Personally, I believe our children will find peaceful ways to coexist with robots. But as parents, we need to ensure our children can develop the wisdom to use this new technology in a proper and responsible way. The best way to do so is to understand what robots are and how they work. Working with your children to become more knowledgeable about the STEAM fields is a really great way to do so.

Can the Off switch be the best way to deal with rising technology?

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Over the holidays, I proposed this idea to a friend of mine who has a six year old daughter as I do, “If robots are going to take over our childrens’ jobs in the future, we should make sure our children maintain their sense of creativity to stay one step ahead. 3D printing is one great way to do that because anyone can express their creativity through the 3D models.” She replied, “When I hear you say that, my initial reaction is to turn all the machines off and revert to farming!”

Thinking Robot — Image by © Blutgruppe/Corbis

In a sense, she is correct. We’ve already seen the Open Letter on Artificial Intelligence published in early 2015 when Stephen Hawking, Elon Musk and many other leading thinkers in the tech field publicly voiced the opinion that AI could provide great benefits, but could also end the human race if used unwisely.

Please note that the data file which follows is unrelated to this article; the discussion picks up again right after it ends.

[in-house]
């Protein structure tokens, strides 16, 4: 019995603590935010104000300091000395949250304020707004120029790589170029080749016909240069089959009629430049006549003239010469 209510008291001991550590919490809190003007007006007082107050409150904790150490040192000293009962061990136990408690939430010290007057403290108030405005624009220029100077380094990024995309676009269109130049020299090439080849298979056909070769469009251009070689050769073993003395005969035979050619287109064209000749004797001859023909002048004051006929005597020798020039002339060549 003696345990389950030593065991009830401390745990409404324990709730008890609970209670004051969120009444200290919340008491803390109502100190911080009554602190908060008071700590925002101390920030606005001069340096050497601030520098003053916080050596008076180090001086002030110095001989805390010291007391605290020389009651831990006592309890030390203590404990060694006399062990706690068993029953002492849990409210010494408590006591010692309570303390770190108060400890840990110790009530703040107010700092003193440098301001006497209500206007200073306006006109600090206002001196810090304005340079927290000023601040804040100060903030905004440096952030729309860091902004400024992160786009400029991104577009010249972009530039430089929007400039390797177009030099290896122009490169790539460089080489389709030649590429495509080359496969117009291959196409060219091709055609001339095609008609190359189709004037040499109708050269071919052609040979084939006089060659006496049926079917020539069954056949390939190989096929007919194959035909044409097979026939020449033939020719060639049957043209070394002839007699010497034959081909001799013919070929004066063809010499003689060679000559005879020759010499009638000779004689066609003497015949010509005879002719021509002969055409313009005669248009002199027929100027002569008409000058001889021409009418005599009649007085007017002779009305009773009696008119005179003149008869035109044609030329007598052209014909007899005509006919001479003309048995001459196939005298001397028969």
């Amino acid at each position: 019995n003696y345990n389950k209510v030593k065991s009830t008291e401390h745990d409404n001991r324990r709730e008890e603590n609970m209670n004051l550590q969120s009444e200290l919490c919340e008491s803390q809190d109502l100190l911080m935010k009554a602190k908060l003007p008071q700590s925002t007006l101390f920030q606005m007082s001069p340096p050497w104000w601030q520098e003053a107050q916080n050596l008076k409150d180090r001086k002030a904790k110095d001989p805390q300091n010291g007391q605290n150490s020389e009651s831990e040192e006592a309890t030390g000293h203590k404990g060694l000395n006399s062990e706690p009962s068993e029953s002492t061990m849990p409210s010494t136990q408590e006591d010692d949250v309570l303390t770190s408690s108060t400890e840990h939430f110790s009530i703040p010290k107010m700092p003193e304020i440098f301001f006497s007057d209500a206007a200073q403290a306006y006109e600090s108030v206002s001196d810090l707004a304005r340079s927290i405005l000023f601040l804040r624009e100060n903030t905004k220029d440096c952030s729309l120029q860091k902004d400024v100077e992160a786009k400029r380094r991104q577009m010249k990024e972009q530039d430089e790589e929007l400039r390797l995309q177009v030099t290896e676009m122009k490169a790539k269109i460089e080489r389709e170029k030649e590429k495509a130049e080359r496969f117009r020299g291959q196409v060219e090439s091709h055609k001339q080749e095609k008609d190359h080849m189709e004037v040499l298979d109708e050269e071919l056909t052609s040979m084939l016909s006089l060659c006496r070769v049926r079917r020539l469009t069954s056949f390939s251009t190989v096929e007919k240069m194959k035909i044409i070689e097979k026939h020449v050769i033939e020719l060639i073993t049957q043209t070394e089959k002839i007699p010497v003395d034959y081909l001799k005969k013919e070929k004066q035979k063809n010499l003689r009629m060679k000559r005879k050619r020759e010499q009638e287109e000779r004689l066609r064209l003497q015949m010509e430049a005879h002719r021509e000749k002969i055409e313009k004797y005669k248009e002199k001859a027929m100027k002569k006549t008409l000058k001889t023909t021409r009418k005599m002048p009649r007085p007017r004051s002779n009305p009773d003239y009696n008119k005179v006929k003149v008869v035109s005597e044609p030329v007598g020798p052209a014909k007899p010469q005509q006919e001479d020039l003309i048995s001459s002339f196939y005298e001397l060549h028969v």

Fortunately, the letter resulted in the October 2016 funding and opening of the Centre for the Future of Intelligence (CFI) at Cambridge, where its researchers, including Hawking himself, will strive to this goal: “to work together to ensure that we humans make the best of the opportunities of artificial intelligence as it develops over coming decades.” Hopefully, they can set the guidelines that can help us avoid those worse case scenarios that they raised in the prior year.

Getting back to our six year old daughters, perhaps the best strategy is a little of each. Our children obviously need to get familiar with the STEAM subjects, because their livelihood could depend greatly on their grasp of these subjects. But there’s nothing wrong with just turning off the machines every once in a while to understand something as simple and important as how we get our nutrition. It’s a balance and that balancing act is one of the most important lessons we should give our children. I think even the researchers at the new CFI would totally agree.

How 3D Printing Teams Up with STEAM